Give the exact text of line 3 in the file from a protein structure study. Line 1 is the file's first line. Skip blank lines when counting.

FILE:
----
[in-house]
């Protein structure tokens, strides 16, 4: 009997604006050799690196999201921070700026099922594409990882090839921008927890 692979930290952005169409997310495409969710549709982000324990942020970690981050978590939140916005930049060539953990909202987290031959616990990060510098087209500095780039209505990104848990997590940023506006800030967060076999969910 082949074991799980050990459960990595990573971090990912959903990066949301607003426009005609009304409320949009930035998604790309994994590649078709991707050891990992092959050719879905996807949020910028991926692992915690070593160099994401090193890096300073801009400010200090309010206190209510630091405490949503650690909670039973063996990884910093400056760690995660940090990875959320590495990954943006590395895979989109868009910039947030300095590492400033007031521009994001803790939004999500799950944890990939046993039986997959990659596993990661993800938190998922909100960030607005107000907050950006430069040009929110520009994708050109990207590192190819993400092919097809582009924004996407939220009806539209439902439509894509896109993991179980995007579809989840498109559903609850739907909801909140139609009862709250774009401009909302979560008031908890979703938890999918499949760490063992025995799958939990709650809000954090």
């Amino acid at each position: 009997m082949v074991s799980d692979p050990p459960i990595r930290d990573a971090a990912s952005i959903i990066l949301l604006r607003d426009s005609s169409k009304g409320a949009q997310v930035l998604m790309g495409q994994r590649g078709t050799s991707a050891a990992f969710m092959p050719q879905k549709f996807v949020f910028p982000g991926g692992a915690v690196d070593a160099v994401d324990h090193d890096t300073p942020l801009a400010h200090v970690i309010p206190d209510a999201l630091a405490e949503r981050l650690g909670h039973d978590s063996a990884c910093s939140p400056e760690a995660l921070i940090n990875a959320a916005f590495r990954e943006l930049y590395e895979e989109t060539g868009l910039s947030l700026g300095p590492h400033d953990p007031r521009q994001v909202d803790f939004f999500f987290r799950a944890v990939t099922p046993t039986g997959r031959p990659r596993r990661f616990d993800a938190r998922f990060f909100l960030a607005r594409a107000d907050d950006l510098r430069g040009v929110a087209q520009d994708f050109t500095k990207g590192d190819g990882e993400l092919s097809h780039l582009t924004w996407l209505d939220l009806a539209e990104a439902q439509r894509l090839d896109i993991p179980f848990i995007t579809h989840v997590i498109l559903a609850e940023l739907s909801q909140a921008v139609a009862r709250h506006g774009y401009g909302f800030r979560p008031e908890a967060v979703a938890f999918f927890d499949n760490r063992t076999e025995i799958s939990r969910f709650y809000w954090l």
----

């Amino acid at each position: 009997m082949v074991s799980d692979p050990p459960i990595r930290d990573a971090a990912s952005i959903i990066l949301l604006r607003d426009s005609s169409k009304g409320a949009q997310v930035l998604m790309g495409q994994r590649g078709t050799s991707a050891a990992f969710m092959p050719q879905k549709f996807v949020f910028p982000g991926g692992a915690v690196d070593a160099v994401d324990h090193d890096t300073p942020l801009a400010h200090v970690i309010p206190d209510a999201l630091a405490e949503r981050l650690g909670h039973d978590s063996a990884c910093s939140p400056e760690a995660l921070i940090n990875a959320a916005f590495r990954e943006l930049y590395e895979e989109t060539g868009l910039s947030l700026g300095p590492h400033d953990p007031r521009q994001v909202d803790f939004f999500f987290r799950a944890v990939t099922p046993t039986g997959r031959p990659r596993r990661f616990d993800a938190r998922f990060f909100l960030a607005r594409a107000d907050d950006l510098r430069g040009v929110a087209q520009d994708f050109t500095k990207g590192d190819g990882e993400l092919s097809h780039l582009t924004w996407l209505d939220l009806a539209e990104a439902q439509r894509l090839d896109i993991p179980f848990i995007t579809h989840v997590i498109l559903a609850e940023l739907s909801q909140a921008v139609a009862r709250h506006g774009y401009g909302f800030r979560p008031e908890a967060v979703a938890f999918f927890d499949n760490r063992t076999e025995i799958s939990r969910f709650y809000w954090l």